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Affordable Care Act should be law of the land

June 20, 2012
Lehigh Acres Citizen

To the editor:

I am writing in response to Dr. Raymond Kodonawy's opinion of June 11, in the local media. Dr. Kodonawy made a few correct assessments of health care and health insurance. However, for the most part, he was incorrect or expressed a point of view which will not move us forward in this current hotly contested environment.

Yes, health insurance does not equal health care. In fact, you cannot ensure your health or access to health care today. Insurance is only an instrument which might or might not get you what you need.

We often take insurance for granted and never question what it means, how we should use it, or how it affects the industry. We have added the community rating, group rating, deductible, co-pay, individual mandate, and other restrictions to help make it affordable. However we should all be responsible, know where, why, and how we use our insurance. Clearly there are excess users and excess charges. Approximately 20 percent of insured abuse the privilege and get more than they need or things they don't need. 50 to 60 percent of individuals get about what they need and another 20 percent have no insurance and get little or no health care.

Dr. Kodonawy erroneously said that PPACA (federal government) will increase what we pay and hand over to corporations. This is incorrect and exactly why the PPACA is having difficulty.

The opponents are in favor of allowing insurance companies, pharmaceuticals, and other vendors benefits without control. These will all have to comply with controls to keep down costs when PPACA is implemented. Patients will win since they will have more control of their health care dollars, employers and small business will gain, and actual money spent on health care by individuals will decrease.

Currently 50 million people lack health insurance and have little access to health care. Those with no health care lose 20 years of longevity. Today it is estimated that 125 people will die daily because they lack health care.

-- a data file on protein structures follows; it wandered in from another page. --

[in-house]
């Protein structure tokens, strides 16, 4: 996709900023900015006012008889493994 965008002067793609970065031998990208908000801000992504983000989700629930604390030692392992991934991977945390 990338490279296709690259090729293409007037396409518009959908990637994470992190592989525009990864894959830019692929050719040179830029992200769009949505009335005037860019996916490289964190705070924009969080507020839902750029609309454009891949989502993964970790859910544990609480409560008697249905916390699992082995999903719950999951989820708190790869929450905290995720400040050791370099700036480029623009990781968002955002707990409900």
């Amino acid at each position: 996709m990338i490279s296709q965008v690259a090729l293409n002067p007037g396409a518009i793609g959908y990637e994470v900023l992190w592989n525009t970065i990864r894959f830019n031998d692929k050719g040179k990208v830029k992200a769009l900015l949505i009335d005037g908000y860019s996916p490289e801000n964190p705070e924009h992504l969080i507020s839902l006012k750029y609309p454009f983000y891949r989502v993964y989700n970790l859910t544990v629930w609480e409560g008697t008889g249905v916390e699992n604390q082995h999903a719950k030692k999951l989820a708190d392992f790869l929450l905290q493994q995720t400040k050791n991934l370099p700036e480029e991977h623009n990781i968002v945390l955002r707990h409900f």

We have a biased Republican controlled Congress which has always been against health care initiatives. They opposed Medicare and Medicaid with similar acts. Their public opposition includes real lies which any individual could check, i.e. PPACA gives tax breaks to small business to help with health insurance and employers with 100 or less employees can join an exchange which helps them negotiate insurance rates. Yet the leader of our Republican Congress said the PPACA will destroy small business.

Physicians feel Medicare rates are low. This however is no reason to cast dispersion on the only system (other than the VA) that has provided measurable control and sensibility to our health care system.

If the PPACA is struck down, there should be demand for a Medicare type system for all. It is understandable that physicians feel that they are not properly rewarded. However we took an oath to serve. Perhaps society does not value our services as much as they do Hedge Fund managers, CEOs, actors, and athletes, etc. However this discussion will not serve us well. Physicians are part of the 99 percent and they should join their patients and advocate for them.

I am reminded that in the past we did not do well when this was contested heavily. When patients start checking their medical bills, start asking proper questions and discuss the graveness of the situation I am sure they will be unhappy.

Lewis Robinson, M.D.

Fort Myers



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